Andy Palmer / Financial Times 🔒 »
Needless to say, as the UK makes the transition to electric and the internal combustion engine becomes less prominent, fixing a faulty car will require a skillset more akin to that of a software engineer than a traditional mechanic.
Since the government set the ambitious aim of banning the sales of new internal combustion engine vehicles by 2030, much of the focus has been on preparing the infrastructure to accompany that transition.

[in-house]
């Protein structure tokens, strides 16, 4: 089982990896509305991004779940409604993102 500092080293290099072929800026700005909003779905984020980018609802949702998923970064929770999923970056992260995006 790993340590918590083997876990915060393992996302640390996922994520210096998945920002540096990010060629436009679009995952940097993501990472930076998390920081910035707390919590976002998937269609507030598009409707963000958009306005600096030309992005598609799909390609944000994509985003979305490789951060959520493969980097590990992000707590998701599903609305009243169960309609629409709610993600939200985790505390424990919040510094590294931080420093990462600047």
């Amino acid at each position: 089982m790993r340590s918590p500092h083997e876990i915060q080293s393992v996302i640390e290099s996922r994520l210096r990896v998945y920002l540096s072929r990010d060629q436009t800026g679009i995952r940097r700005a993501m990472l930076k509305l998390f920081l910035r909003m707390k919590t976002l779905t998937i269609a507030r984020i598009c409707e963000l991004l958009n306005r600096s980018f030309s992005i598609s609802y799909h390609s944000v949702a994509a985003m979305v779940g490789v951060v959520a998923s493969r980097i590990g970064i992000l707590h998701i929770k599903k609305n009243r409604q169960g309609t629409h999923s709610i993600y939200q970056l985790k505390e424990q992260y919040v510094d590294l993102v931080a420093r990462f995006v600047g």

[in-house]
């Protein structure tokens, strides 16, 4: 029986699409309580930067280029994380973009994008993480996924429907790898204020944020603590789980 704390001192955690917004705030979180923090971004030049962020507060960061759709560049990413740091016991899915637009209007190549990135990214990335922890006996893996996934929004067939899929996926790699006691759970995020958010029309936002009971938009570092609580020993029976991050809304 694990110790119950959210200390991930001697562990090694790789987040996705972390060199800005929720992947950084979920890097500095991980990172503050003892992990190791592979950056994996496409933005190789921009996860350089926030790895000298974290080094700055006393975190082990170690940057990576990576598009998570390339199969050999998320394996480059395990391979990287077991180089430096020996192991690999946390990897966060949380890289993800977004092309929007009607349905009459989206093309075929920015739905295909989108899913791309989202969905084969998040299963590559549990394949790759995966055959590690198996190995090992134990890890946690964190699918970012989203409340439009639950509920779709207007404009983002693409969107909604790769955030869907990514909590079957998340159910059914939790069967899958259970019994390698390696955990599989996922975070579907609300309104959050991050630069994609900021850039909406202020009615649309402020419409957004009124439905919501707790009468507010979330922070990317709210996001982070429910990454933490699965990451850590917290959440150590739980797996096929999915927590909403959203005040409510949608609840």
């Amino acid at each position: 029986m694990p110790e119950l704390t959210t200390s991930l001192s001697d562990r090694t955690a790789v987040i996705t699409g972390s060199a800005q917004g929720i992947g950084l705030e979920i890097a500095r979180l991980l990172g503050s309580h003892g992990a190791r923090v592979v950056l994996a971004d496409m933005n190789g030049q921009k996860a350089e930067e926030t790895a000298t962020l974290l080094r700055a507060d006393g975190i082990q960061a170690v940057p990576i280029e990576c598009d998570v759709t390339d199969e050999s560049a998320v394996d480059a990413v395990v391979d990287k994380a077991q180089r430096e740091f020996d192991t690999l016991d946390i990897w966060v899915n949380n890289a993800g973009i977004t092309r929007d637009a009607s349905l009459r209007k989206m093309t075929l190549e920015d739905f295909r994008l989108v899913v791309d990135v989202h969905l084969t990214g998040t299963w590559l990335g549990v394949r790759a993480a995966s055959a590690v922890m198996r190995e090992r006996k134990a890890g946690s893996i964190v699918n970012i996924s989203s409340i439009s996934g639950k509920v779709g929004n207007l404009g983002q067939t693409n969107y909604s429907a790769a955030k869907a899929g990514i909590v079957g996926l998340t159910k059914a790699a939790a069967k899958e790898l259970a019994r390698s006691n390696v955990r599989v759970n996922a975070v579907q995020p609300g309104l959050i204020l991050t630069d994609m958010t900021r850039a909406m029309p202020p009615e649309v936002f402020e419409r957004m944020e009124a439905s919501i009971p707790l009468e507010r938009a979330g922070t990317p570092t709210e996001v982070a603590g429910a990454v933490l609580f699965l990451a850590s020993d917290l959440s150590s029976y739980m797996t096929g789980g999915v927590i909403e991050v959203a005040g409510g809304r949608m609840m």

For example, it’s no secret that we need to see more on-street chargers available. We also need to see more battery factories established on British soil. We need to prepare the national grid for an increase in energy consumption. And we also need to prepare a workforce that has the relevant skills not only to build and manufacture a new style of vehicle, but also to maintain and repair them.